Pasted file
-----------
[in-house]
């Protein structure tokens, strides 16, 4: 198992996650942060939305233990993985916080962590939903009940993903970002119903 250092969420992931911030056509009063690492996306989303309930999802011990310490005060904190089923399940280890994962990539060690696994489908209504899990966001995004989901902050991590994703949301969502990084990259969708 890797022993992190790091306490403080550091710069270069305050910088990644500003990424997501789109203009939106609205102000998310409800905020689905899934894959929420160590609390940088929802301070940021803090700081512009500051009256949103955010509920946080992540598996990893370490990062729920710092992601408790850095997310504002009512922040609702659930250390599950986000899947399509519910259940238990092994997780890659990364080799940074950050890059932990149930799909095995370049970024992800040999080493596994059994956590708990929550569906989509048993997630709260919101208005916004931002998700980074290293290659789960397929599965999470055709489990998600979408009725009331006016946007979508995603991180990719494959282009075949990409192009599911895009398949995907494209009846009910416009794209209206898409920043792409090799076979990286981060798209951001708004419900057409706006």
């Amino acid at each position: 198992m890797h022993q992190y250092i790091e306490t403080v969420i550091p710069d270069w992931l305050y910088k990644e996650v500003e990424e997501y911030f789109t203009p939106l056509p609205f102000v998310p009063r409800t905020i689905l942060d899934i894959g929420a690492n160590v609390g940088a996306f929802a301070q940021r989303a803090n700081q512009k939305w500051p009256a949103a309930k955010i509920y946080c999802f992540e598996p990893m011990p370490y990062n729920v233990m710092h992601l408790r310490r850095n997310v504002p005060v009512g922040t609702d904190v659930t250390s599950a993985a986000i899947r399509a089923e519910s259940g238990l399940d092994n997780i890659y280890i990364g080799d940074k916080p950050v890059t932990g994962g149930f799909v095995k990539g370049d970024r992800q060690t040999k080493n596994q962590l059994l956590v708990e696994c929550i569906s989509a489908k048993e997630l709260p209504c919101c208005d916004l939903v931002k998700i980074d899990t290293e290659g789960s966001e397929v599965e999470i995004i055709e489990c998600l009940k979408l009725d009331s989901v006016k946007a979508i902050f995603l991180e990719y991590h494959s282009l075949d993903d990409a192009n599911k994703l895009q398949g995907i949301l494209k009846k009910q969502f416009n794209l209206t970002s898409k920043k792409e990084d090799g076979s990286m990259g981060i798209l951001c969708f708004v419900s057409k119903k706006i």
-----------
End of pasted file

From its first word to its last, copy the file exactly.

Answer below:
[in-house]
């Protein structure tokens, strides 16, 4: 198992996650942060939305233990993985916080962590939903009940993903970002119903 250092969420992931911030056509009063690492996306989303309930999802011990310490005060904190089923399940280890994962990539060690696994489908209504899990966001995004989901902050991590994703949301969502990084990259969708 890797022993992190790091306490403080550091710069270069305050910088990644500003990424997501789109203009939106609205102000998310409800905020689905899934894959929420160590609390940088929802301070940021803090700081512009500051009256949103955010509920946080992540598996990893370490990062729920710092992601408790850095997310504002009512922040609702659930250390599950986000899947399509519910259940238990092994997780890659990364080799940074950050890059932990149930799909095995370049970024992800040999080493596994059994956590708990929550569906989509048993997630709260919101208005916004931002998700980074290293290659789960397929599965999470055709489990998600979408009725009331006016946007979508995603991180990719494959282009075949990409192009599911895009398949995907494209009846009910416009794209209206898409920043792409090799076979990286981060798209951001708004419900057409706006």
């Amino acid at each position: 198992m890797h022993q992190y250092i790091e306490t403080v969420i550091p710069d270069w992931l305050y910088k990644e996650v500003e990424e997501y911030f789109t203009p939106l056509p609205f102000v998310p009063r409800t905020i689905l942060d899934i894959g929420a690492n160590v609390g940088a996306f929802a301070q940021r989303a803090n700081q512009k939305w500051p009256a949103a309930k955010i509920y946080c999802f992540e598996p990893m011990p370490y990062n729920v233990m710092h992601l408790r310490r850095n997310v504002p005060v009512g922040t609702d904190v659930t250390s599950a993985a986000i899947r399509a089923e519910s259940g238990l399940d092994n997780i890659y280890i990364g080799d940074k916080p950050v890059t932990g994962g149930f799909v095995k990539g370049d970024r992800q060690t040999k080493n596994q962590l059994l956590v708990e696994c929550i569906s989509a489908k048993e997630l709260p209504c919101c208005d916004l939903v931002k998700i980074d899990t290293e290659g789960s966001e397929v599965e999470i995004i055709e489990c998600l009940k979408l009725d009331s989901v006016k946007a979508i902050f995603l991180e990719y991590h494959s282009l075949d993903d990409a192009n599911k994703l895009q398949g995907i949301l494209k009846k009910q969502f416009n794209l209206t970002s898409k920043k792409e990084d090799g076979s990286m990259g981060i798209l951001c969708f708004v419900s057409k119903k706006i």